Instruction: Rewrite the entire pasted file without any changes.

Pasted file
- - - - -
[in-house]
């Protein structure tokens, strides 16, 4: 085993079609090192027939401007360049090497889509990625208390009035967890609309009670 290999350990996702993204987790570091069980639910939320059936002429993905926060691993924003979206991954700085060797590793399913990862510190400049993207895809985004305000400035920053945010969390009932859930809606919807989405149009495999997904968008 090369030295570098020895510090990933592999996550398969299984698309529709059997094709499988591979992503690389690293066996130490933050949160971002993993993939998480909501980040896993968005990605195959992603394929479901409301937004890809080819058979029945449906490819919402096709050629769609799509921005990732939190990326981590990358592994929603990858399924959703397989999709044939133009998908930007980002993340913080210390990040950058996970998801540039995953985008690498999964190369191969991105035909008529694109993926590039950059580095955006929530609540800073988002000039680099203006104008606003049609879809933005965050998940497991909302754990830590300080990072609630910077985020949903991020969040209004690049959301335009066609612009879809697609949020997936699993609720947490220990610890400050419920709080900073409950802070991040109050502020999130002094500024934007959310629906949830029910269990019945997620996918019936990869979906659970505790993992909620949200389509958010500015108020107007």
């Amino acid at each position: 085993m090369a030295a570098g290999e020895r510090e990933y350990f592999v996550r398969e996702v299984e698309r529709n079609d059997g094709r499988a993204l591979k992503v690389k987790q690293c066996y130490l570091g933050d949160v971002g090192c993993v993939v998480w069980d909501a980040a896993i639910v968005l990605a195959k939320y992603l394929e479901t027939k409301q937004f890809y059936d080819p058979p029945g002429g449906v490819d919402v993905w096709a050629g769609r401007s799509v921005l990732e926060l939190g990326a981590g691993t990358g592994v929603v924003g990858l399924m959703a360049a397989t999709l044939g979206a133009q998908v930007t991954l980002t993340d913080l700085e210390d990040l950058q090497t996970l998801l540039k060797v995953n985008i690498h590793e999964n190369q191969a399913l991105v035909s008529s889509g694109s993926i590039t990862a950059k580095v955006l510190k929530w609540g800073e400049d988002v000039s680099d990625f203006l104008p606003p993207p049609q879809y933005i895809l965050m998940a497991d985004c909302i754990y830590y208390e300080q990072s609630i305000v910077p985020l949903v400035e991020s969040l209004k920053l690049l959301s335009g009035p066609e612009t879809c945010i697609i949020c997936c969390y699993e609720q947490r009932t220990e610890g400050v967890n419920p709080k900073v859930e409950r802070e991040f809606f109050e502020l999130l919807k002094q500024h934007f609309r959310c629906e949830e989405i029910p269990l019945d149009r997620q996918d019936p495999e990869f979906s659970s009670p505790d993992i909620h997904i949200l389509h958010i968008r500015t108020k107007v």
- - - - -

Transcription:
[in-house]
């Protein structure tokens, strides 16, 4: 085993079609090192027939401007360049090497889509990625208390009035967890609309009670 290999350990996702993204987790570091069980639910939320059936002429993905926060691993924003979206991954700085060797590793399913990862510190400049993207895809985004305000400035920053945010969390009932859930809606919807989405149009495999997904968008 090369030295570098020895510090990933592999996550398969299984698309529709059997094709499988591979992503690389690293066996130490933050949160971002993993993939998480909501980040896993968005990605195959992603394929479901409301937004890809080819058979029945449906490819919402096709050629769609799509921005990732939190990326981590990358592994929603990858399924959703397989999709044939133009998908930007980002993340913080210390990040950058996970998801540039995953985008690498999964190369191969991105035909008529694109993926590039950059580095955006929530609540800073988002000039680099203006104008606003049609879809933005965050998940497991909302754990830590300080990072609630910077985020949903991020969040209004690049959301335009066609612009879809697609949020997936699993609720947490220990610890400050419920709080900073409950802070991040109050502020999130002094500024934007959310629906949830029910269990019945997620996918019936990869979906659970505790993992909620949200389509958010500015108020107007």
């Amino acid at each position: 085993m090369a030295a570098g290999e020895r510090e990933y350990f592999v996550r398969e996702v299984e698309r529709n079609d059997g094709r499988a993204l591979k992503v690389k987790q690293c066996y130490l570091g933050d949160v971002g090192c993993v993939v998480w069980d909501a980040a896993i639910v968005l990605a195959k939320y992603l394929e479901t027939k409301q937004f890809y059936d080819p058979p029945g002429g449906v490819d919402v993905w096709a050629g769609r401007s799509v921005l990732e926060l939190g990326a981590g691993t990358g592994v929603v924003g990858l399924m959703a360049a397989t999709l044939g979206a133009q998908v930007t991954l980002t993340d913080l700085e210390d990040l950058q090497t996970l998801l540039k060797v995953n985008i690498h590793e999964n190369q191969a399913l991105v035909s008529s889509g694109s993926i590039t990862a950059k580095v955006l510190k929530w609540g800073e400049d988002v000039s680099d990625f203006l104008p606003p993207p049609q879809y933005i895809l965050m998940a497991d985004c909302i754990y830590y208390e300080q990072s609630i305000v910077p985020l949903v400035e991020s969040l209004k920053l690049l959301s335009g009035p066609e612009t879809c945010i697609i949020c997936c969390y699993e609720q947490r009932t220990e610890g400050v967890n419920p709080k900073v859930e409950r802070e991040f809606f109050e502020l999130l919807k002094q500024h934007f609309r959310c629906e949830e989405i029910p269990l019945d149009r997620q996918d019936p495999e990869f979906s659970s009670p505790d993992i909620h997904i949200l389509h958010i968008r500015t108020k107007v």